If only I had a nickel for every time someone would be sure I spoke Chinese when I told them that I had grown up in Japan…
Though I don’t blame people for occasionally lumping the two countries together, sometimes even alongside South Korea. Japanese culture has been most strongly influenced by the Chinese – the Japanese Kanji that are essentially Chinese characters, the introduction of Buddhism in Japan, various foods that came from China (most notably the “Ramen” noodles), and much more. Japan has incorporated bits of Korean culture as well (see post on Yakiniku).
With their similar cultures, it is natural for these East Asian countries to share a sense of comradeship and solidarity, and they do. At the same time, however, it is mixed with a deep-rooted rivalry that once led Japan in the 1990s, for example, to accuse the Korean government of augmenting the rivalry of Korean citizens towards Japan in order to sustain its legality. It is a love-hate relationship that, much like the way democracy works only when there is a distinct homogeneous majority, is sustainable as long as the Japanese see themselves at the leader position. Up until recently the world’s second and third biggest economies have been playing quite nicely. The demands for exports in China have boosted fiscal recovery in Japan and the leaders of both nations have prioritized economic development and partnership, despite all the historical tensions originating from the Second Sino-Japanese War, aggravated further by Japan’s Prime Minister’s tour to the controversial Yasukuni Shrine, developments in the off-shore gas field in the East China Sea, and independence disputes on the Senkaku Islands. It has been convenient for the Japanese to ride the wave of Chinese and Korean development as long as they were still years behind Japan, but now Japanese industrialists are feeling a strong blow to their pride as they slowly but surely fall behind.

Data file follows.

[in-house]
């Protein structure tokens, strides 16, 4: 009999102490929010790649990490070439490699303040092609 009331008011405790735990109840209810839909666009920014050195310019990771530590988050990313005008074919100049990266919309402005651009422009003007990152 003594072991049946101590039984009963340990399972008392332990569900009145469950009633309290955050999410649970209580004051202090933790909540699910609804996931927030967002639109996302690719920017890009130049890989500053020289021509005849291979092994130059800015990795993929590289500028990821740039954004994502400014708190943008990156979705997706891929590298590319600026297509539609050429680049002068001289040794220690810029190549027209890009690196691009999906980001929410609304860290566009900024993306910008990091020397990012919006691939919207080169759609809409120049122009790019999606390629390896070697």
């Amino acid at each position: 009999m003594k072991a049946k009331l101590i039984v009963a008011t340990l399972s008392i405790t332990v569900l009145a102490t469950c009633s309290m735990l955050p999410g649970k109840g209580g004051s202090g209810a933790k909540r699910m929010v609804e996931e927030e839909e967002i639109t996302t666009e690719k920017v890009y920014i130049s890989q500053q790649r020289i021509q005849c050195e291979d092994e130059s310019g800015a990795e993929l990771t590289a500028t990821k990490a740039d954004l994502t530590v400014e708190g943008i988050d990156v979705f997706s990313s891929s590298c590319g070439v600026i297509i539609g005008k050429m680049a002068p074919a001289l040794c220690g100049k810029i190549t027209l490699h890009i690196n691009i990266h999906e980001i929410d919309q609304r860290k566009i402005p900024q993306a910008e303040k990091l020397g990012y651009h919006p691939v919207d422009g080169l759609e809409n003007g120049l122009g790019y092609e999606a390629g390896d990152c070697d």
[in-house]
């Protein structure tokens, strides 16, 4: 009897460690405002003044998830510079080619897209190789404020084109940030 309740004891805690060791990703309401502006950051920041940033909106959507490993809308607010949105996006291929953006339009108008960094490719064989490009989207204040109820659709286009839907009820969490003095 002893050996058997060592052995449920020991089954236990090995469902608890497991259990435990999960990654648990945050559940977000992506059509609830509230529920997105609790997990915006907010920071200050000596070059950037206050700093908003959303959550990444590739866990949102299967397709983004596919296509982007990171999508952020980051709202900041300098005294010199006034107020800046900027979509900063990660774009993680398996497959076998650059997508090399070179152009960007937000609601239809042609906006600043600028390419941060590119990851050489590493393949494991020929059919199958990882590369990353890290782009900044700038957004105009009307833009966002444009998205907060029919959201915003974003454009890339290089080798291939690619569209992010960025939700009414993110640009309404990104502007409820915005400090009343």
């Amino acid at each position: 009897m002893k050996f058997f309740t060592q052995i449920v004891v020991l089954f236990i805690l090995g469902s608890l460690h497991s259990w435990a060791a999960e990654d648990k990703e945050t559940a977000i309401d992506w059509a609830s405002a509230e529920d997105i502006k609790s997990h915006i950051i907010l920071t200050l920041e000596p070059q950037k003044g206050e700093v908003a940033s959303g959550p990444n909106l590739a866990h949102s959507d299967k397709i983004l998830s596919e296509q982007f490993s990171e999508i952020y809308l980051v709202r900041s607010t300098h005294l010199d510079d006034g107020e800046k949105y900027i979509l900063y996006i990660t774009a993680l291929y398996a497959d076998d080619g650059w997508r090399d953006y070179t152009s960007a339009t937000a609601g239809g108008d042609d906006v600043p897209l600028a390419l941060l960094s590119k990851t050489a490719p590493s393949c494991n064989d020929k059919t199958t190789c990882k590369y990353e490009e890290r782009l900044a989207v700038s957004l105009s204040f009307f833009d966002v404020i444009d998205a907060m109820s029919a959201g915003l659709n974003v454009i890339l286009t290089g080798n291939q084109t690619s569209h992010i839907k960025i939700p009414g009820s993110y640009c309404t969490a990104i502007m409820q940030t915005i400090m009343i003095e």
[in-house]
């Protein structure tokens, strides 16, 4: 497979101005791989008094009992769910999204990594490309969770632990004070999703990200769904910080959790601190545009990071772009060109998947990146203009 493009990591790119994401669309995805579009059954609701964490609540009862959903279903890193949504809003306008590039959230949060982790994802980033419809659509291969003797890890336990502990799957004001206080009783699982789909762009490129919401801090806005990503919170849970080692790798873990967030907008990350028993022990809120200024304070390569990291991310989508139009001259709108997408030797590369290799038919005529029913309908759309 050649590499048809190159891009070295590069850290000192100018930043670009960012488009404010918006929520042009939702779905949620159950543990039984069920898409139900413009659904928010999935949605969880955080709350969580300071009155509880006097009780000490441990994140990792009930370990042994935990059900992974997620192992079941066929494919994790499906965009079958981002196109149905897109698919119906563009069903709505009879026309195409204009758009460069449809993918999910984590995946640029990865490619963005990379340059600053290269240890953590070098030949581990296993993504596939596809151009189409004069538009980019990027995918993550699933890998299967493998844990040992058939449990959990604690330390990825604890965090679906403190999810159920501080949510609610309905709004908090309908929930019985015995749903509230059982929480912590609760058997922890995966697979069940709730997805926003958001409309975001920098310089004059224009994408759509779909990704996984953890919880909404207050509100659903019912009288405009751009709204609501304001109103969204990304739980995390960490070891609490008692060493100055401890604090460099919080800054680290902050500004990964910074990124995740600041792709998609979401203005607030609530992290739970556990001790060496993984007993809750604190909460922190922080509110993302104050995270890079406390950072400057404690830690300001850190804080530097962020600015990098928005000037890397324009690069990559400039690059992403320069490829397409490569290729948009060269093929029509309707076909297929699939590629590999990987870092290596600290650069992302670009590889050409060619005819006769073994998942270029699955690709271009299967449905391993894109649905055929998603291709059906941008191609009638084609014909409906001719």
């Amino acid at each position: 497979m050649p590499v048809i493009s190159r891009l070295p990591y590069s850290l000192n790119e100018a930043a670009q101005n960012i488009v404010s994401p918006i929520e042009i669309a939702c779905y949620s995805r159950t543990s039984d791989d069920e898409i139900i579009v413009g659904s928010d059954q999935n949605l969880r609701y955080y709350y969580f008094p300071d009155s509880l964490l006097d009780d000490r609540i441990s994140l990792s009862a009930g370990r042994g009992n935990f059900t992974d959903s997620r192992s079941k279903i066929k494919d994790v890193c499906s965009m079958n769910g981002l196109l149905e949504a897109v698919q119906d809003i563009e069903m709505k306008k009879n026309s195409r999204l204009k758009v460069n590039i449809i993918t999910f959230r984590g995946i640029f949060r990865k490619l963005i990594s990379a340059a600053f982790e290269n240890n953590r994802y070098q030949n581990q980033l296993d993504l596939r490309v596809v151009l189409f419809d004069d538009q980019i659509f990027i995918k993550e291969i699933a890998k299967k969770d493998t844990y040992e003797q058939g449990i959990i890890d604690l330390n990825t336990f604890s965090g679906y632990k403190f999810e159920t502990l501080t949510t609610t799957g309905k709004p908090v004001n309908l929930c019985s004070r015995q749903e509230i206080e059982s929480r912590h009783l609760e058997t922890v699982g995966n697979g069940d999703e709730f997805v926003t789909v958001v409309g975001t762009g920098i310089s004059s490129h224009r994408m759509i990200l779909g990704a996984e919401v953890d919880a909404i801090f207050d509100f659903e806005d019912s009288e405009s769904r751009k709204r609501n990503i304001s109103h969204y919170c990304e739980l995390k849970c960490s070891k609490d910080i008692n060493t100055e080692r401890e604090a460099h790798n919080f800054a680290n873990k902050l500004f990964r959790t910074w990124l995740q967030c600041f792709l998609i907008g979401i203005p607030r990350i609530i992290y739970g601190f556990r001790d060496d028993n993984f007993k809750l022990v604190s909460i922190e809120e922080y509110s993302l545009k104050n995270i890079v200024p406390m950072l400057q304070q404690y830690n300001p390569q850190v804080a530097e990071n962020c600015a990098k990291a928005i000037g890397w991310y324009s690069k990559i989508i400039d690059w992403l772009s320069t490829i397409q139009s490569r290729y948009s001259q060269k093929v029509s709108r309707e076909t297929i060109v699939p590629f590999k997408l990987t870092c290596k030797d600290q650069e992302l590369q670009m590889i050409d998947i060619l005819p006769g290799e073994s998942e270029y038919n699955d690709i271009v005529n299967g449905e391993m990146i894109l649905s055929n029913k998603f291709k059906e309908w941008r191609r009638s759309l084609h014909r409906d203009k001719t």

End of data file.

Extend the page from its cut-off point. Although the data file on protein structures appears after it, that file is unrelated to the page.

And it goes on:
What will happen when China, as expected, snatches Japan’s world’s #2 economy status next year, with South Korea at its tail? Japan’s only hope of maintaining its older brother role in the three-way relationship may lie in the upcoming World Cup. In 2002, when Japan and South Korea co-hosted the soccer events, the rivalry was intense. The Japanese expressed satisfaction in how East Asia was becoming a world power in football, while at the same time dreading the fact that their own team fell short of significant achievement. That time it was bearable for Japan, as it was still the undisputed overall leader in the area. However, it will have to do much better in general, and specifically outperform South Korea on the soccer field this time around if it wishes to hold on to the little dominance it has left in the East Asian love triangle.